TEXAS — The hostage situation last month at a Texas synagogue once again shed light on the harsh reality for houses of worship to strengthen security and hold active-shooter trainings. Texas lawmakers in Congress are looking at how they can boost the federal funds to do just that.
Rabbi Charlie Cytron-Walker and three other members of Congregation Beth Israel in Colleyville made it out alive from the attack in part because of security training. It is something religious leaders everywhere have considered investing in.
“It truly is a wake-up call for every organization to look at their emergency operation plan, to look at their security side assessments, to look at the infrastructure and the security layers that they have in place or don’t have in place,” said Bill Humphrey, director of the community security initiative at the Jewish Federation of Greater Dallas.
In the attack's wake, a bipartisan group of lawmakers led by Texans sent a letter to the heads of the U.S. House Appropriations Committee urging they double the funding for grants that support nonprofits with security and preparedness through the Federal Emergency Management Agency.
“Now more than ever, we must make sure that our places of worship and nonprofits can utilize these FEMA grants to help them protect their facilities and the people in them,” said Rep. Colin Allred, D-Dallas, who was among those leading the bipartisan effort. “After the hostage crisis at Beth Israel in Colleyville, it is clear that Congress, in partnership with local, state and federal law enforcement, must do all we can to protect our places of worship. We must all work together to root out hate wherever it exists.”
Last year, there was $180 million in funding for the Nonprofit Security Grant Program, and some lawmakers are seeking to increase it to $360 million.
“We need to have enough to prove to the people that we’re going to protect the freedom of practice of religion in this country,” Rep. Eddie Bernice Johnson, D-Dallas, told Capital Tonight. “We’ve experienced that in the south with Baptist churches. Our African American houses of worship are getting attacked. We just have to be ready to be able to respond, because our constitution still has embedded a freedom of the practice of religion.”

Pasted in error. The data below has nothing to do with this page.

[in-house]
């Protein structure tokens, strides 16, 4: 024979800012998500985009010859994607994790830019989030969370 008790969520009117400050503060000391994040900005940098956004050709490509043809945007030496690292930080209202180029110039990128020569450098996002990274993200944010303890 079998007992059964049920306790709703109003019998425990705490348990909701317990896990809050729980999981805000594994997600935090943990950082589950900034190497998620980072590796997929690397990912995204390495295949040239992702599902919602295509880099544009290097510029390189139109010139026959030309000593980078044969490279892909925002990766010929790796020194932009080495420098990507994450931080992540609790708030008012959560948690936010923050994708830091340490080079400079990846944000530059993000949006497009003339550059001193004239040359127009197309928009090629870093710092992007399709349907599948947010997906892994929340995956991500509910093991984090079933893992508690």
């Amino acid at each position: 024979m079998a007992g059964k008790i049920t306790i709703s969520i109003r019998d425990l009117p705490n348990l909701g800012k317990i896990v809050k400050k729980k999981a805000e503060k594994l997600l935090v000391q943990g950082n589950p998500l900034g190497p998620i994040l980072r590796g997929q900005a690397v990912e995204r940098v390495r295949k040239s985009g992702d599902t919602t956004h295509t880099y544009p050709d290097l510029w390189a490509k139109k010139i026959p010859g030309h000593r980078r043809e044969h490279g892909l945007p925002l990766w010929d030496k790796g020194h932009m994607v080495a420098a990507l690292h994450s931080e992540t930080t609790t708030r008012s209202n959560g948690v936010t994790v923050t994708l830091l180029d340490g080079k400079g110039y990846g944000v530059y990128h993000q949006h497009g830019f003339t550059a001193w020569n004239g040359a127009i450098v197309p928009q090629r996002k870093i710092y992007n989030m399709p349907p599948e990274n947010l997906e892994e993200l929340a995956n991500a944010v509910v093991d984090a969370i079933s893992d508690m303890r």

In advocating for a boost in funds, Rep. Beth Van Duyne, R-Irving, looked at data showing the disproportionate number of hate crimes targeting the Jewish community.
“It’s going to be a multi-prong approach. Calling out antisemitic behavior when you see it, when we see these types of attacks. Identifying them for what they are is necessary to be able to fight back. But, you know, my goal is that we won’t need this kind of funding in the future,” Van Duyne told Capital Tonight.
Van Duyne also pointed to last year’s allocation, and she said she believes Texas is not getting its share. She referred to the latest data from FEMA that showed while Texas received more than $6.5 million, New Jersey and New York combined received just over $40 million. The Dallas-Forth Worth area was allocated $150,000.
“They’ll fill out the grant applications, and they’re fairly detailed. Then, they don’t ever hear back about why they didn’t receive the grant. It’s got to be frustrating, especially when you see how those dollars are being allocated to other areas of the country and not to Texas,” Van Duyne said.
After meeting with Jewish leaders in North Texas earlier this month, Sen. Ted Cruz, R-Texas, also raised concerns about applications getting turned down, and he said wants more houses of worship in the state to get grants.
“I wish we lived in a world where a house of worship didn’t need to worry about an act of violence and act of terrorism but there is evil in this world,” Cruz told reporters. “We need to respond to that hate by keeping our citizens safe.”
Last year, FEMA received nearly $400 million in applications across the country.
“That funding is, is critical. It’s needed. And certainly how that is dispersed across the different states and the different cities really needs to be looked at,” Humphrey said.
Earlier this week, a House Homeland Security Subcommittee held a hearing about protecting houses of worship and examining the federal grant program. Cytron-Walker was among those who testified.
“Right now, there are far too many houses of worship that won’t get the support they need, especially small congregations. Tragically, we live in a world where all houses of worship need protection. All of us need protection,” he said. “I believe that both Democrats and Republicans desperately want to change that reality.”